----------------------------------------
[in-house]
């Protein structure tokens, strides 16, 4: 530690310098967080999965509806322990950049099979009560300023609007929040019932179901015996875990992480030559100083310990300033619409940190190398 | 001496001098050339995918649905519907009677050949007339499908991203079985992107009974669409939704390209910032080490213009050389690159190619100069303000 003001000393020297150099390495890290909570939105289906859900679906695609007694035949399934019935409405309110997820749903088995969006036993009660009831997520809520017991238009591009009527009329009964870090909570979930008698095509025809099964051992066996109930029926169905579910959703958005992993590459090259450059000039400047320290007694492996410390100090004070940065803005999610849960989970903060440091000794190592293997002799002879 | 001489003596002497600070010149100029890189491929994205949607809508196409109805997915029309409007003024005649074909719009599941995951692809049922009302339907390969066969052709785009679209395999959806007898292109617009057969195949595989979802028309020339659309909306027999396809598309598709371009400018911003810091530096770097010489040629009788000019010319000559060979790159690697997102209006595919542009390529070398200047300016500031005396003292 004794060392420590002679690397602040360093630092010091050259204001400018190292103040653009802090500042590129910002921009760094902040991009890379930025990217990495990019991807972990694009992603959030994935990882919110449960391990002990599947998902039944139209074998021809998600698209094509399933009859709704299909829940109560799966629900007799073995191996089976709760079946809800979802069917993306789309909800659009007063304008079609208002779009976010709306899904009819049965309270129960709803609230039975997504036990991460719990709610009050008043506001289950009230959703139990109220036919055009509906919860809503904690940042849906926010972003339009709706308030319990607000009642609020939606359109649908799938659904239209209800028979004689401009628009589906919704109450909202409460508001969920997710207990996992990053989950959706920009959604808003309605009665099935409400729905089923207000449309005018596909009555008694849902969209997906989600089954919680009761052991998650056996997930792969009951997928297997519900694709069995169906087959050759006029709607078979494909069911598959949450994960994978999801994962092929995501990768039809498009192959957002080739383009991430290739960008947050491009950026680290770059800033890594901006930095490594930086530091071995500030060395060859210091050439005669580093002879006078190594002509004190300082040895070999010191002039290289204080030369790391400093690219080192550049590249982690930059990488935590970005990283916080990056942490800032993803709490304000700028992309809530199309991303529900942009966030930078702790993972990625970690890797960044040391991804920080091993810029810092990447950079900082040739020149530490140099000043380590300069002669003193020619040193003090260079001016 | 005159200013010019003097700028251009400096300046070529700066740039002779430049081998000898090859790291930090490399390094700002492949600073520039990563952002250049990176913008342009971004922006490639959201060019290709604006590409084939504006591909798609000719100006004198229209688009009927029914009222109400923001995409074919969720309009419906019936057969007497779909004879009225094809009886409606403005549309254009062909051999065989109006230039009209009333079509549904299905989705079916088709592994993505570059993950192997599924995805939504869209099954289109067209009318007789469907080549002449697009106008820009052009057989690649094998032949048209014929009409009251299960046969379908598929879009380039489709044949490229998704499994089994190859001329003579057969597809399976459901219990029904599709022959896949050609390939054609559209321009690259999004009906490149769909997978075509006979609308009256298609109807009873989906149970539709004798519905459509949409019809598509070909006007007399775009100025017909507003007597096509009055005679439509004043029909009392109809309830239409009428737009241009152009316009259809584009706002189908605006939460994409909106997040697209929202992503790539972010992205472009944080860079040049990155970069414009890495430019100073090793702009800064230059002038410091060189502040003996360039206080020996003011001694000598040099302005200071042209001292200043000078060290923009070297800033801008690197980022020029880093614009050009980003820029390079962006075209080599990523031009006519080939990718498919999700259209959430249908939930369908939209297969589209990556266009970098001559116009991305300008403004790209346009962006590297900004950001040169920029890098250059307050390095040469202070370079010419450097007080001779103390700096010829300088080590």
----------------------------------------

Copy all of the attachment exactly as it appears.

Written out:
[in-house]
């Protein structure tokens, strides 16, 4: 530690310098967080999965509806322990950049099979009560300023609007929040019932179901015996875990992480030559100083310990300033619409940190190398 | 001496001098050339995918649905519907009677050949007339499908991203079985992107009974669409939704390209910032080490213009050389690159190619100069303000 003001000393020297150099390495890290909570939105289906859900679906695609007694035949399934019935409405309110997820749903088995969006036993009660009831997520809520017991238009591009009527009329009964870090909570979930008698095509025809099964051992066996109930029926169905579910959703958005992993590459090259450059000039400047320290007694492996410390100090004070940065803005999610849960989970903060440091000794190592293997002799002879 | 001489003596002497600070010149100029890189491929994205949607809508196409109805997915029309409007003024005649074909719009599941995951692809049922009302339907390969066969052709785009679209395999959806007898292109617009057969195949595989979802028309020339659309909306027999396809598309598709371009400018911003810091530096770097010489040629009788000019010319000559060979790159690697997102209006595919542009390529070398200047300016500031005396003292 004794060392420590002679690397602040360093630092010091050259204001400018190292103040653009802090500042590129910002921009760094902040991009890379930025990217990495990019991807972990694009992603959030994935990882919110449960391990002990599947998902039944139209074998021809998600698209094509399933009859709704299909829940109560799966629900007799073995191996089976709760079946809800979802069917993306789309909800659009007063304008079609208002779009976010709306899904009819049965309270129960709803609230039975997504036990991460719990709610009050008043506001289950009230959703139990109220036919055009509906919860809503904690940042849906926010972003339009709706308030319990607000009642609020939606359109649908799938659904239209209800028979004689401009628009589906919704109450909202409460508001969920997710207990996992990053989950959706920009959604808003309605009665099935409400729905089923207000449309005018596909009555008694849902969209997906989600089954919680009761052991998650056996997930792969009951997928297997519900694709069995169906087959050759006029709607078979494909069911598959949450994960994978999801994962092929995501990768039809498009192959957002080739383009991430290739960008947050491009950026680290770059800033890594901006930095490594930086530091071995500030060395060859210091050439005669580093002879006078190594002509004190300082040895070999010191002039290289204080030369790391400093690219080192550049590249982690930059990488935590970005990283916080990056942490800032993803709490304000700028992309809530199309991303529900942009966030930078702790993972990625970690890797960044040391991804920080091993810029810092990447950079900082040739020149530490140099000043380590300069002669003193020619040193003090260079001016 | 005159200013010019003097700028251009400096300046070529700066740039002779430049081998000898090859790291930090490399390094700002492949600073520039990563952002250049990176913008342009971004922006490639959201060019290709604006590409084939504006591909798609000719100006004198229209688009009927029914009222109400923001995409074919969720309009419906019936057969007497779909004879009225094809009886409606403005549309254009062909051999065989109006230039009209009333079509549904299905989705079916088709592994993505570059993950192997599924995805939504869209099954289109067209009318007789469907080549002449697009106008820009052009057989690649094998032949048209014929009409009251299960046969379908598929879009380039489709044949490229998704499994089994190859001329003579057969597809399976459901219990029904599709022959896949050609390939054609559209321009690259999004009906490149769909997978075509006979609308009256298609109807009873989906149970539709004798519905459509949409019809598509070909006007007399775009100025017909507003007597096509009055005679439509004043029909009392109809309830239409009428737009241009152009316009259809584009706002189908605006939460994409909106997040697209929202992503790539972010992205472009944080860079040049990155970069414009890495430019100073090793702009800064230059002038410091060189502040003996360039206080020996003011001694000598040099302005200071042209001292200043000078060290923009070297800033801008690197980022020029880093614009050009980003820029390079962006075209080599990523031009006519080939990718498919999700259209959430249908939930369908939209297969589209990556266009970098001559116009991305300008403004790209346009962006590297900004950001040169920029890098250059307050390095040469202070370079010419450097007080001779103390700096010829300088080590």